July 25, 2021—I recently had the delightful opportunity of moderating a discussion with the creative leaders of the Najwa Dance Corps (NDC) for the Chicago Black Dance Legacy Project’s Legacy Conversation Series. You can view my discussion with Najwa I, Founder and Artistic Director Emeritus, and Sheila Walker-Wilkins, Executive Director, at this link.
NDC is comprised of professional dancers and musicians devoted to the performance, production, and preservation of dance styles and techniques reflective of the African American dance heritage, culture, and experience. Through its performances, NDC showcases the expansive diversity of African-influenced dance within a historical context—from the rituals of traditional Africa to the glamorous chorus girls of the swing era—bringing to life the dance cultures that have influenced contemporary American dance. They refer to it as a “Living Archive of Dance History.”
The Legacy Conversation Series delves into the stories of creative leaders and their companies, and the significant impact their legacies have made in the Chicago Black dance community and beyond. NDC is one of eight Black dance companies that comprise the Chicago Black Dance Legacy Project, a dance service organization that is partnering directly with these companies to strengthen their financial and operational capacity, ensuring the long-term survival of their work.
The program was developed as the result of a partnership between the Reva and David Logan Center for the Arts at The University of Chicago and The Joyce Foundation’s Culture Program. This initiative leverages the strategic resources of the Logan Center and the University of Chicago to facilitate access to funding; support dance programming and training, and provide key administrative support.
In addition to NDC, the other dance companies are Ayodele Drum & Dance; The Chicago Multicultural Dance Company; Deeply Rooted Dance Theater; Forward Momentum Chicago; Joel Hall Dancers & Center; Muntu Dance Theatre of Chicago, and Red Clay Dance Company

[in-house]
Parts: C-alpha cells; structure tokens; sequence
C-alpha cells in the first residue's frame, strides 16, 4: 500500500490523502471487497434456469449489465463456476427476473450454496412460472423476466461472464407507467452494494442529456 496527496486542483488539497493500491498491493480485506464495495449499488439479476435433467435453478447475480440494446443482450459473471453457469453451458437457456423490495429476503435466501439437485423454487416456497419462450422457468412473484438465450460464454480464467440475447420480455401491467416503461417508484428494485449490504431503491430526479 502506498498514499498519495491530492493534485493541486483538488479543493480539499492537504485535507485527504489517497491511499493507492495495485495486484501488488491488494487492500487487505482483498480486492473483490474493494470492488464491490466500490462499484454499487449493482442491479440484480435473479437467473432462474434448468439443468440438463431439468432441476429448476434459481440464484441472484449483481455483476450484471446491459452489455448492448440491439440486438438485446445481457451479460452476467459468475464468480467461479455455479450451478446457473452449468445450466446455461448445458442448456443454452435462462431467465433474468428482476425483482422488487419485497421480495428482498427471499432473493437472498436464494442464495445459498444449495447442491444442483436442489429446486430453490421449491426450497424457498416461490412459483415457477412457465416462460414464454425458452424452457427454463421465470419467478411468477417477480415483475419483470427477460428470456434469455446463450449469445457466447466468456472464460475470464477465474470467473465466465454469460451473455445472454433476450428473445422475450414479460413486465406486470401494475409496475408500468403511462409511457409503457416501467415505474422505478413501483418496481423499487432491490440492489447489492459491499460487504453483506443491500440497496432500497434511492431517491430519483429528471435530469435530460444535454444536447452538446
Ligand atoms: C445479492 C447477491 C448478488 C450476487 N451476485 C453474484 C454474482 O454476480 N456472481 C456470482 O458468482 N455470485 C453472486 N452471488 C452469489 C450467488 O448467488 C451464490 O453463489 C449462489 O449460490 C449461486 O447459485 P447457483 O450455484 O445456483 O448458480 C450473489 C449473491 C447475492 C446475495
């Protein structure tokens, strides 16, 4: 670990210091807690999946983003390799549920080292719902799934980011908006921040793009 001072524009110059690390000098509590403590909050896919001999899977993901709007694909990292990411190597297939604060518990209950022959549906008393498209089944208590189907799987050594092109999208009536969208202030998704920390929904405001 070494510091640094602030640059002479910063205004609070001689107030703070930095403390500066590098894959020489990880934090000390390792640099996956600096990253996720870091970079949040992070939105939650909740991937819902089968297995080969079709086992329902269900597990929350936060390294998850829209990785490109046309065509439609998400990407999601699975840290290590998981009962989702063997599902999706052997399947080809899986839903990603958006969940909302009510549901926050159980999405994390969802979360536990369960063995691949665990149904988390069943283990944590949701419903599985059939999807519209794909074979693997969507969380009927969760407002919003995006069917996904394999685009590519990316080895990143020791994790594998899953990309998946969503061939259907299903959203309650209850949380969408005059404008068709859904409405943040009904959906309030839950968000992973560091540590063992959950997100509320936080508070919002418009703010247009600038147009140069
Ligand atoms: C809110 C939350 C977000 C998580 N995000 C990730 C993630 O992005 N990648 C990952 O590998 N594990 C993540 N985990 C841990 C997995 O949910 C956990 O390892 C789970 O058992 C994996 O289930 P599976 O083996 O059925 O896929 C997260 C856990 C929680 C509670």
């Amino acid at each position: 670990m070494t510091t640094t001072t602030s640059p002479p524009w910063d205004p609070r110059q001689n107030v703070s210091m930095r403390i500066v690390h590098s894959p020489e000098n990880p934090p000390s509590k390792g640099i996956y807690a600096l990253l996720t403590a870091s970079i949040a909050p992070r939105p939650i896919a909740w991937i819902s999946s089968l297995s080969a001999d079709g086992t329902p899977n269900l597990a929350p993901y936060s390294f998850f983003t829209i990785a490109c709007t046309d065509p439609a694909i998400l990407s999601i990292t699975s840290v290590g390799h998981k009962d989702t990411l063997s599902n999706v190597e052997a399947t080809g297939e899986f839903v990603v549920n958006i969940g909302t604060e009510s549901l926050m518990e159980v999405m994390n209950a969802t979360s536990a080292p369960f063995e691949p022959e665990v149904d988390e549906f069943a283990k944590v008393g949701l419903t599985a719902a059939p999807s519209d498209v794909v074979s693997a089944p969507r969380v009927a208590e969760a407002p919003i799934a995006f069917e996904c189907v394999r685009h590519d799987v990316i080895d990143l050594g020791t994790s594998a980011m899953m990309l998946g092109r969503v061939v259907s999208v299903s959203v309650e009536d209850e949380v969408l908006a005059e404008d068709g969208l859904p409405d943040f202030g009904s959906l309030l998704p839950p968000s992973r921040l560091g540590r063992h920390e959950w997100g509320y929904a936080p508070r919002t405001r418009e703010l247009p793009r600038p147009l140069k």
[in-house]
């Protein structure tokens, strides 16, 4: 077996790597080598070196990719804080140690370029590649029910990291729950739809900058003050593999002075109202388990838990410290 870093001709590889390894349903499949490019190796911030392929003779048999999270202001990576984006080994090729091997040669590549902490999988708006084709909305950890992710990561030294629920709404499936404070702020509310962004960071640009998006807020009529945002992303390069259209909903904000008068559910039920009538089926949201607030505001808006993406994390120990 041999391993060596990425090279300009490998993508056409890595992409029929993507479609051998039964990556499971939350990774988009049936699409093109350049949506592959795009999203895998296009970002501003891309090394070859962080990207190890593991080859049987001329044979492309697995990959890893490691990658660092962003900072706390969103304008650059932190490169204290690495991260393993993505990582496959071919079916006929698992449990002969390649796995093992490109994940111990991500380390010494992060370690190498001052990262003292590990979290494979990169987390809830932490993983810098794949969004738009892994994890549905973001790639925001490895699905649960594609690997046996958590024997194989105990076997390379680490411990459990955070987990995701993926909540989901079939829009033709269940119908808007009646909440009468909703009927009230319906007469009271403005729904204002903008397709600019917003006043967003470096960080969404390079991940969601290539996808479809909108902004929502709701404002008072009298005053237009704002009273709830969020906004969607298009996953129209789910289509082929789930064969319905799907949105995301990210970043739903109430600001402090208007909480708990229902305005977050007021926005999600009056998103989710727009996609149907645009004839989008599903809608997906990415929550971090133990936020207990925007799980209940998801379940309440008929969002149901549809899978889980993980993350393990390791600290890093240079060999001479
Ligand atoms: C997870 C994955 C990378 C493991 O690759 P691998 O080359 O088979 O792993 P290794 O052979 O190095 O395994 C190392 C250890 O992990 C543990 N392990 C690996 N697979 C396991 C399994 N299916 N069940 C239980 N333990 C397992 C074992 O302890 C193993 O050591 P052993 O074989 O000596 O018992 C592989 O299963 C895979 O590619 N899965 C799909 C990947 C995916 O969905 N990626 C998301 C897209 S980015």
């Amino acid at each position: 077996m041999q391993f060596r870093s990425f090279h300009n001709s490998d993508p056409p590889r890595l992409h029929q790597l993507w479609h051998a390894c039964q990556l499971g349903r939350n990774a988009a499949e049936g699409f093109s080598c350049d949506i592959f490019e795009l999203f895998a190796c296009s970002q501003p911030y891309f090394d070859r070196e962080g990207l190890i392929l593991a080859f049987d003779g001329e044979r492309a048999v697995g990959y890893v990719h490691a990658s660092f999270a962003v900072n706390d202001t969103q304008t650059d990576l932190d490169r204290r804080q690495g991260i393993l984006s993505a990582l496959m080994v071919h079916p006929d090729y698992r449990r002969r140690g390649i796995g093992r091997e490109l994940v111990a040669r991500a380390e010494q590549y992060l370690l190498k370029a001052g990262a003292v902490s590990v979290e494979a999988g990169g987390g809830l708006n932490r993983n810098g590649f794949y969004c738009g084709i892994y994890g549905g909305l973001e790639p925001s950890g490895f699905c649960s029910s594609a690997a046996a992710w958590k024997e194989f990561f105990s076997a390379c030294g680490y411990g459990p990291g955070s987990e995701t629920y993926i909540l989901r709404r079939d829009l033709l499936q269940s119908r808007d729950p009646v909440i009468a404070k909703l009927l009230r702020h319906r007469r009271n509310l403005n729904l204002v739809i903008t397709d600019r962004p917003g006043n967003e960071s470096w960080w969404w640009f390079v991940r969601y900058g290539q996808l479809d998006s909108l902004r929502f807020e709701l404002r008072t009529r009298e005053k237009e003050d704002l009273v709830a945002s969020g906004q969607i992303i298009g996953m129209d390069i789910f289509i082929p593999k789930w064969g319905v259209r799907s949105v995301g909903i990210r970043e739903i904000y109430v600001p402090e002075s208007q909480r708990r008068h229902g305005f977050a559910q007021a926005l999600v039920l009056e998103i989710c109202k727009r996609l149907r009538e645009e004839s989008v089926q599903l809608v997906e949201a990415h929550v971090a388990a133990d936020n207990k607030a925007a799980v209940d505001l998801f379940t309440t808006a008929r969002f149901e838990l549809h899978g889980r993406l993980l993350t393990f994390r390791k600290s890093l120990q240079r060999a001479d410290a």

As the readers of Arts & Culture Connections may recall, I have a personal connection to NDC. In 1977, after returning from a spectacular two weeks of performances at Festac in Lagos, Nigeria, my two sisters and I joined a small group of people to become the founding members of NDC. We were so excited to be a part of something new that carried forward our African heritage and culture through dance; engaged new audiences, as well as taught dance on Chicago’s West Side.
Moderating the panel brought back so many memories for me of not only learning African dances, but also the meaning behind the movements and the music. Najwa I and her dance partner, the late Julian Swain, in whose company I also performed, were instrumental in forging my cultural identity and influencing my commitment to the arts. Najwa I has been a mentor to many of us; we took what we learned from her and applied it to a variety of careers.
I believe you will find this conversation informative and enlightening. I thank the Chicago Black Dance Legacy Project for their efforts to archive and preserve this vital history and the contributions each of the leaders of the participant dance companies have made to cultural life in Chicago, as well as to the broader world of dance.
As always, I would like to know what you think. Please share your comments below: In what way has witnessing performances by any African-American dance company impacted you?